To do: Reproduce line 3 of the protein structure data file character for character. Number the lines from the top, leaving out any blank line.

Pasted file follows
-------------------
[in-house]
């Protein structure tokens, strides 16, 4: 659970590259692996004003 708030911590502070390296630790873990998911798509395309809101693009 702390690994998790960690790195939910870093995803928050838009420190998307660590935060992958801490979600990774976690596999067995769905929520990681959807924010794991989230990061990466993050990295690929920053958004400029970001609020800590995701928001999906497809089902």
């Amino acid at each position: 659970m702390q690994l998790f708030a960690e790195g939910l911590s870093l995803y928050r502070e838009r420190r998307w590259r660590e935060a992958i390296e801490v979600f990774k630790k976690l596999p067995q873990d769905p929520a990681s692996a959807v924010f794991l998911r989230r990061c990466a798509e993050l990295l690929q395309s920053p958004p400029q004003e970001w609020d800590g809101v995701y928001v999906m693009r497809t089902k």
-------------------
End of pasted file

């Amino acid at each position: 659970m702390q690994l998790f708030a960690e790195g939910l911590s870093l995803y928050r502070e838009r420190r998307w590259r660590e935060a992958i390296e801490v979600f990774k630790k976690l596999p067995q873990d769905p929520a990681s692996a959807v924010f794991l998911r989230r990061c990466a798509e993050l990295l690929q395309s920053p958004p400029q004003e970001w609020d800590g809101v995701y928001v999906m693009r497809t089902k």